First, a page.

CHEM 315 Study Guide - Quiz Guide: Diffusion Flame, Noble Gas, Pyrophosphate

65 views4 pages
Atomization
Determination of Ca
1. Solution containing HCl: CaCl2 Easily volatilized
2. Solution contains SO42- or PO43-: Ca oxide (stable) and forms pyrophosphate (not
volatile)
Oxides forms in the flame, interfere with production of an atoms of analyte
Use higher flame temperature to break down the oxides
Refractory elements (~30 elements)
Also forms oxides, which diminishes the product yield
Require hotter flame to prevent this (Acetylene and N2O/O2)
Height in flame
Where atoms are generated must be manually optimized
So you can generate highest concentration of atoms
Different atoms form at different height of flame (factors are: element types, fuel/oxidizer
flow rate and nebulization speed)
Flame emits light
Flame also emits light which needs to be subtracted from the total signal
Air absorbs light
at ~190nm wavelength, high absorption
pick higher wavelength (less sensitive: > 230nm)
use argon/hydrogen diffusion flame
Furnaces
Uses electrically heated graphite tube to generate atoms
Pros
Less samples required (5-100 microliters)
More sensitive than flame
Due to high residence time (atoms forms cloud which is confined by the tube)
High reproducibility due to auto sampler
How atoms are generated?
Dry: solvent removal
Ash: matrix removal
Atomize: high temperature to form atom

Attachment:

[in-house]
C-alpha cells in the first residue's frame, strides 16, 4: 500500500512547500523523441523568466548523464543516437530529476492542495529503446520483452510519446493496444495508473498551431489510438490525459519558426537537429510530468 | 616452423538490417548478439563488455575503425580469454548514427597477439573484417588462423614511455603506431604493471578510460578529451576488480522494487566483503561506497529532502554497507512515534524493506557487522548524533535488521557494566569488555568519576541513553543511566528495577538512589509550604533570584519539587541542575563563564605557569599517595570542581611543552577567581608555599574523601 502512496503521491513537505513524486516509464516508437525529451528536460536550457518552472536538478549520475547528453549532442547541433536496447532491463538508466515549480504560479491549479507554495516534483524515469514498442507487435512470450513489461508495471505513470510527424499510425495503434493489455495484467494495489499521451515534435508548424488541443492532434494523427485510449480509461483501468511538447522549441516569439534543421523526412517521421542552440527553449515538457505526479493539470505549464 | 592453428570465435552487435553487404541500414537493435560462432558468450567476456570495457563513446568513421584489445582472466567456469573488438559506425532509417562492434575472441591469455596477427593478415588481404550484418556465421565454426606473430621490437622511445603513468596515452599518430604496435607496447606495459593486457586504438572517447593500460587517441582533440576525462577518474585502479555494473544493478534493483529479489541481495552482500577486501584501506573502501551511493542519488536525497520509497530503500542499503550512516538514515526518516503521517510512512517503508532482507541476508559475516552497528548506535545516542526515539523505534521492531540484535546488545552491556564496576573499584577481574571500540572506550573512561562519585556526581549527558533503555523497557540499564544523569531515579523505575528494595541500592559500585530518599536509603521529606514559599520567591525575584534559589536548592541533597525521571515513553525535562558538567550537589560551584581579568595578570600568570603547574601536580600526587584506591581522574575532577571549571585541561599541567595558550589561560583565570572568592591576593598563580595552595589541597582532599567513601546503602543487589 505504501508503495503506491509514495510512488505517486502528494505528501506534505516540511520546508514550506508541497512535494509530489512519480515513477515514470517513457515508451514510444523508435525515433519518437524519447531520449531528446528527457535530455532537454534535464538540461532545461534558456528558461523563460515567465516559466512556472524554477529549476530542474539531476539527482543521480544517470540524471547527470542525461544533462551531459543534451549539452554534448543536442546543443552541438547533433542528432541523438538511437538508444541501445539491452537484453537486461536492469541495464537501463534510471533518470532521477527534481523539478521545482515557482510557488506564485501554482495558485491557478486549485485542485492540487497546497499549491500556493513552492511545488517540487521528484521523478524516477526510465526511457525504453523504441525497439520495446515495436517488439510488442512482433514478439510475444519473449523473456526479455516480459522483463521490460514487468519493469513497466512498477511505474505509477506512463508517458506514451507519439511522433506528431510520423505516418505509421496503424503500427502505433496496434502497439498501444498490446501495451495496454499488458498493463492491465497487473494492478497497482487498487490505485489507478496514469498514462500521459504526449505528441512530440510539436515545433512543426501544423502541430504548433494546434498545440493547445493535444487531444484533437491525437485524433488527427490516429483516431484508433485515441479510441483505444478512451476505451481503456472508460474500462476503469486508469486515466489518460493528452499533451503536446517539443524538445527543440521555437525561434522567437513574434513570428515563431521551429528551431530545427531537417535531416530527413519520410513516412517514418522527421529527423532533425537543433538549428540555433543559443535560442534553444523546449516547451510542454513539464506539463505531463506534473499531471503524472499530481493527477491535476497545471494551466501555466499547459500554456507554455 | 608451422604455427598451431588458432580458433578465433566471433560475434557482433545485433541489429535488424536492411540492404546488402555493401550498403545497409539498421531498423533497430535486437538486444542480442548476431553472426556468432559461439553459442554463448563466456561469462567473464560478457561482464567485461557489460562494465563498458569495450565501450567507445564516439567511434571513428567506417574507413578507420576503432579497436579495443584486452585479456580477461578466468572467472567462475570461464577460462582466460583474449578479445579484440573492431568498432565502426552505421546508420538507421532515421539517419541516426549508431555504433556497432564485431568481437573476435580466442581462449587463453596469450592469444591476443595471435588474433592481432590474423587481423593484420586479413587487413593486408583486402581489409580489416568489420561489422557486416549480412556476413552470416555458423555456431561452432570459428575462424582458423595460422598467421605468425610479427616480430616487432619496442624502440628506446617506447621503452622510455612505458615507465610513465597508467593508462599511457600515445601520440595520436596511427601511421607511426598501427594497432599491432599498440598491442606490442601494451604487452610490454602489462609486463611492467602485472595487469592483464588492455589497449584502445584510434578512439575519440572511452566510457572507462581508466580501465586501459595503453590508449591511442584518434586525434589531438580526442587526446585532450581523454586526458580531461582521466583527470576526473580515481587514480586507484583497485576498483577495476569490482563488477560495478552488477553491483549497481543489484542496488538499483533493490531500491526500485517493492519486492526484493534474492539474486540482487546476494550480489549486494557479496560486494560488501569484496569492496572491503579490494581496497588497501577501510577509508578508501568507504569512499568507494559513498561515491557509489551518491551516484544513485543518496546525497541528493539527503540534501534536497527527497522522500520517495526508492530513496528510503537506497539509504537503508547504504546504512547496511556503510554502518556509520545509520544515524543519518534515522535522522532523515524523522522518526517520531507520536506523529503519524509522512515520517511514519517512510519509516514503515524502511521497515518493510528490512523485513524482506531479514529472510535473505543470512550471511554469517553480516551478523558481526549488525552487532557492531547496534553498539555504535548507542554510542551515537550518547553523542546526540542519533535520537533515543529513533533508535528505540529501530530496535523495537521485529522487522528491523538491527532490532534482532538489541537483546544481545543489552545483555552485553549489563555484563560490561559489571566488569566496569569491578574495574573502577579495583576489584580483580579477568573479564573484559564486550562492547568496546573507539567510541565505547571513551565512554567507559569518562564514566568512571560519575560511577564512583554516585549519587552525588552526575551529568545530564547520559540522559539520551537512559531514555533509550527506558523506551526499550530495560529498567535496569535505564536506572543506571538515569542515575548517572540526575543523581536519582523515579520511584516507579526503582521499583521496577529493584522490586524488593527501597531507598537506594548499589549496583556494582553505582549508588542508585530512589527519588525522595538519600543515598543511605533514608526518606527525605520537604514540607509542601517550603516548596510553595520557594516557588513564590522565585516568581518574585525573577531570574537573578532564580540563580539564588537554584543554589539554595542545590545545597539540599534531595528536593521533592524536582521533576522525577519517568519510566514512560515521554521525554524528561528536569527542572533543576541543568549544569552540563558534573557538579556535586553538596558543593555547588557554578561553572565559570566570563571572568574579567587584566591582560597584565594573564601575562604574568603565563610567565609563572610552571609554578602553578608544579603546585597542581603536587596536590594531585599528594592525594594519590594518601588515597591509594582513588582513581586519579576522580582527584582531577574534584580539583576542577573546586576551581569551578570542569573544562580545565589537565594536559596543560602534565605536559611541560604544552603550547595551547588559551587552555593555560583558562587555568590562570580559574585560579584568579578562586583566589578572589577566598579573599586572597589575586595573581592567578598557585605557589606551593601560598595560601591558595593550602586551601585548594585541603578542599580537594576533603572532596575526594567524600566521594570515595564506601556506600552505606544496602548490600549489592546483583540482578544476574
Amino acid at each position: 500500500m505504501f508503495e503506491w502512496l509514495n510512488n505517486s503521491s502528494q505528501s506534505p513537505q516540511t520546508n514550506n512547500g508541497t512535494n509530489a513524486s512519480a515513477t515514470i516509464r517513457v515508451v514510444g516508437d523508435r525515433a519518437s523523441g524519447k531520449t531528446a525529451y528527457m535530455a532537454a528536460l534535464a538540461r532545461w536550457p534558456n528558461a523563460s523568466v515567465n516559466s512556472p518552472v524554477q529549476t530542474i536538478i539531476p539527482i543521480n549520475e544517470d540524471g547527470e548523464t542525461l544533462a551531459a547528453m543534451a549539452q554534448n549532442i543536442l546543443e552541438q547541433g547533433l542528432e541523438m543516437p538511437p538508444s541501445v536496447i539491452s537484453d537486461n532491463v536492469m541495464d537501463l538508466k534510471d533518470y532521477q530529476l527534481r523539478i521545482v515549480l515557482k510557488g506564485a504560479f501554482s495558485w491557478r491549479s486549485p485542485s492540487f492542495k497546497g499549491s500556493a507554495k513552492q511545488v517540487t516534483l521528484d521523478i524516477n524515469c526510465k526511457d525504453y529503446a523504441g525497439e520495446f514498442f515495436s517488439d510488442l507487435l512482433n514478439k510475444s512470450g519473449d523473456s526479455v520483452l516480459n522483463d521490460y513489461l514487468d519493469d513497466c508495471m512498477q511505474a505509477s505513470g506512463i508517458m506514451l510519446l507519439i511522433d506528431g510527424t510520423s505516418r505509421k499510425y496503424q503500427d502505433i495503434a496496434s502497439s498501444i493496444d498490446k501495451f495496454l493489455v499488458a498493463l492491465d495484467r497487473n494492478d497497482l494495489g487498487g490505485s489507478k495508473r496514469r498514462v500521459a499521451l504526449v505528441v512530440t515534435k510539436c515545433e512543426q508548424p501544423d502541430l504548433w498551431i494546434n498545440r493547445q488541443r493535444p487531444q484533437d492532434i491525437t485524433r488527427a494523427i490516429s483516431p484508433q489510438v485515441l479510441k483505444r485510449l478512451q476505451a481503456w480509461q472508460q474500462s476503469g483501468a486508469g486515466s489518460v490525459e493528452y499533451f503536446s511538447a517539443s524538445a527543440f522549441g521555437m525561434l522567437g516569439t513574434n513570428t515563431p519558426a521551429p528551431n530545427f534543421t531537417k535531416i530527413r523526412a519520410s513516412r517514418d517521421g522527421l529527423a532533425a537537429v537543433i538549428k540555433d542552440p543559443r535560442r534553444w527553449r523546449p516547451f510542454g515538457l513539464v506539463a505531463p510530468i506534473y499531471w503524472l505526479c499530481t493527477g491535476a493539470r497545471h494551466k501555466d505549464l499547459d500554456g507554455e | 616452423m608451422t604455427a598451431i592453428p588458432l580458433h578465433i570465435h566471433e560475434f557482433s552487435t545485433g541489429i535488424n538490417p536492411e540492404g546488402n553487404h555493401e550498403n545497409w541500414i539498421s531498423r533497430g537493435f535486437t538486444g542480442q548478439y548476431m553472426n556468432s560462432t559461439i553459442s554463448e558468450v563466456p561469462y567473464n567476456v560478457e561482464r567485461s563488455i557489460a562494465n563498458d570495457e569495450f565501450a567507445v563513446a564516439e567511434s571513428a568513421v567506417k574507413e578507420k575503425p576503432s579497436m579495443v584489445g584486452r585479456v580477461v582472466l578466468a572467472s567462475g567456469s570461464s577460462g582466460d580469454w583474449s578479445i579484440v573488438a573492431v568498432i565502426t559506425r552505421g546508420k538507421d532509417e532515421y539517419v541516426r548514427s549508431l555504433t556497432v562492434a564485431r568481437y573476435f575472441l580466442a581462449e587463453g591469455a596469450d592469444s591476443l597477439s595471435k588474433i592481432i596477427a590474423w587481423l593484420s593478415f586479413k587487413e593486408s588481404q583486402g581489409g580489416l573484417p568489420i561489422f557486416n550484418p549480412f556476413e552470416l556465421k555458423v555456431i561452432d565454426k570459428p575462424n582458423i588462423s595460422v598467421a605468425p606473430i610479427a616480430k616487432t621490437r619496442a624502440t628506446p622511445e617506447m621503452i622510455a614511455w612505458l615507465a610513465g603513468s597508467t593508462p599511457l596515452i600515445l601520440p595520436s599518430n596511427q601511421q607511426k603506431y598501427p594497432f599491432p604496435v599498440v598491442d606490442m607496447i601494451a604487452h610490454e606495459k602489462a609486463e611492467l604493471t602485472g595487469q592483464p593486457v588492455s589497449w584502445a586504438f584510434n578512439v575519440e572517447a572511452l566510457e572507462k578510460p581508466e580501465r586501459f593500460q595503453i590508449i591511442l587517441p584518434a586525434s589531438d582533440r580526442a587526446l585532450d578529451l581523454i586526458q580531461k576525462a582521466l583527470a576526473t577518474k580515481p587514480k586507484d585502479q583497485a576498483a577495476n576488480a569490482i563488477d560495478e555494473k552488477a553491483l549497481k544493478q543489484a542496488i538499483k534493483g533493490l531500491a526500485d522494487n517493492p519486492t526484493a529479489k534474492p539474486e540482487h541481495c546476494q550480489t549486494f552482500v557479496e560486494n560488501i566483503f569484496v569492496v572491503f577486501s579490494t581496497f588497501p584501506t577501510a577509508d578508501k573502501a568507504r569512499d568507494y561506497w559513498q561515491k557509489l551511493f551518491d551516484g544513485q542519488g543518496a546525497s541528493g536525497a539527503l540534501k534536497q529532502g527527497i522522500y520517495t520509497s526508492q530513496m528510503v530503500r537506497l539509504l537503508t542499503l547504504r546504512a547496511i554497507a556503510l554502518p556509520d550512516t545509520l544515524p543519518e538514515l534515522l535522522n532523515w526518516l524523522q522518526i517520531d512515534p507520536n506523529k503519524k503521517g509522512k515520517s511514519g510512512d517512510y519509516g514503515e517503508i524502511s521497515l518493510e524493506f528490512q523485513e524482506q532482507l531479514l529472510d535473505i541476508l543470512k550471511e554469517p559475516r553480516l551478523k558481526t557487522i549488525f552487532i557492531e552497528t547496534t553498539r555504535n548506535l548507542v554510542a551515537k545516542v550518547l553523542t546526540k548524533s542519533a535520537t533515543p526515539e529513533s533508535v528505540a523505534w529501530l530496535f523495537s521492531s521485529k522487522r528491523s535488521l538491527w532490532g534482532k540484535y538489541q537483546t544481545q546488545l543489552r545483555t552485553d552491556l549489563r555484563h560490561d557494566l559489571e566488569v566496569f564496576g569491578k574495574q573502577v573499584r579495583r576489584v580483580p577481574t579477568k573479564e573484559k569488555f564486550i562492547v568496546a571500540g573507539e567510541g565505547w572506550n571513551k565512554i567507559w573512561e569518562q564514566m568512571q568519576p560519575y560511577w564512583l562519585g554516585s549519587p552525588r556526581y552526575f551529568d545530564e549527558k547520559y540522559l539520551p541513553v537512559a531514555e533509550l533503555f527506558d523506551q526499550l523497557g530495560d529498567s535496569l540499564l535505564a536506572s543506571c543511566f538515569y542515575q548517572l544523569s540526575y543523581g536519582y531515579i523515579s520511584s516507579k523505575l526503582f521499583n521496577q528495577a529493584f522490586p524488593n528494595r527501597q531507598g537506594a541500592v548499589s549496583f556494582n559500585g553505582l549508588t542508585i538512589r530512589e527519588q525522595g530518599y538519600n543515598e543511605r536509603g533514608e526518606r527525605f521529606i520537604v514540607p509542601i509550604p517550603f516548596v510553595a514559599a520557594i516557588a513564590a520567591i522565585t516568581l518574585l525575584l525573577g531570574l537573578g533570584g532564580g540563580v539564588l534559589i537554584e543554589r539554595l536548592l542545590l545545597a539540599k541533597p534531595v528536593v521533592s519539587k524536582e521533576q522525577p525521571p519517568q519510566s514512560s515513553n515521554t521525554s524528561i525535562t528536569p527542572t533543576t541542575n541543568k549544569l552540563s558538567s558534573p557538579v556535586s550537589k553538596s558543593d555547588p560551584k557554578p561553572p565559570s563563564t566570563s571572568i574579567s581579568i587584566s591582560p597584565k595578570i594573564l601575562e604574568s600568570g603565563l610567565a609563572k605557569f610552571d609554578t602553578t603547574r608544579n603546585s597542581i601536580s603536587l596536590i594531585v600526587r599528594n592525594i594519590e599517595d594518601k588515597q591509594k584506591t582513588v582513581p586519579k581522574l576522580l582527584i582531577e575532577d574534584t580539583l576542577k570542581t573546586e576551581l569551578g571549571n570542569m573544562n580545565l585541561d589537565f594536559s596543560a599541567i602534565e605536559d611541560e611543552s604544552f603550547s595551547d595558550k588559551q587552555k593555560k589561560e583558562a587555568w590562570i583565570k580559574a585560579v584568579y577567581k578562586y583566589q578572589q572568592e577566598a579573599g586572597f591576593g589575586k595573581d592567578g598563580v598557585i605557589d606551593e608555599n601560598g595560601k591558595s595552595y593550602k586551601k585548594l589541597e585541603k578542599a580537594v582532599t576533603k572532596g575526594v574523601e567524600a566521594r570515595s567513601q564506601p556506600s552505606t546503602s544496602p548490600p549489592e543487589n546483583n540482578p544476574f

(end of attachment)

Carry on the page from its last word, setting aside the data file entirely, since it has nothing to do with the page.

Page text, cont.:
Clean
Cool
Optimize (Drying step: splatter, Ash step: analyte loss instead of matrix)
Prevention of oxidation of graphite during ashing
Use Ar gas (noble gas, stable) through graphite tube
If Ar is purged, atomic cloud could be gone, decreasing residence time
Transversely heated graphite Furnaces
Center is 1000 degrees hotter than ends
Up to 60% of atoms diffuse to cooler ends and condense -> lost
find more resources at oneclass.com
find more resources at oneclass.com
Unlock document

This preview shows page 1 of the document.
Unlock all 4 pages and 3 million more documents.

Already have an account? Log in

Document Summary

3-: ca oxide (stable) and forms pyrophosphate (not volatile) Oxides forms in the flame, interfere with production of an atoms of analyte. Use higher flame temperature to break down the oxides. Also forms oxides, which diminishes the product yield. Require hotter flame to prevent this (acetylene and n2o/o2) Where atoms are generated must be manually optimized. So you can generate highest concentration of atoms. Different atoms form at different height of flame (factors are: element types, fuel/oxidizer flow rate and nebulization speed) Flame also emits light which needs to be subtracted from the total signal. At ~190nm wavelength, high absorption pick higher wavelength (less sensitive: > 230nm) use argon/hydrogen diffusion flame. Uses electrically heated graphite tube to generate atoms. Due to high residence time (atoms forms cloud which is confined by the tube) Optimize (drying step: splatter, ash step: analyte loss instead of matrix) Prevention of oxidation of graphite during ashing. Use ar gas (noble gas, stable) through graphite tube.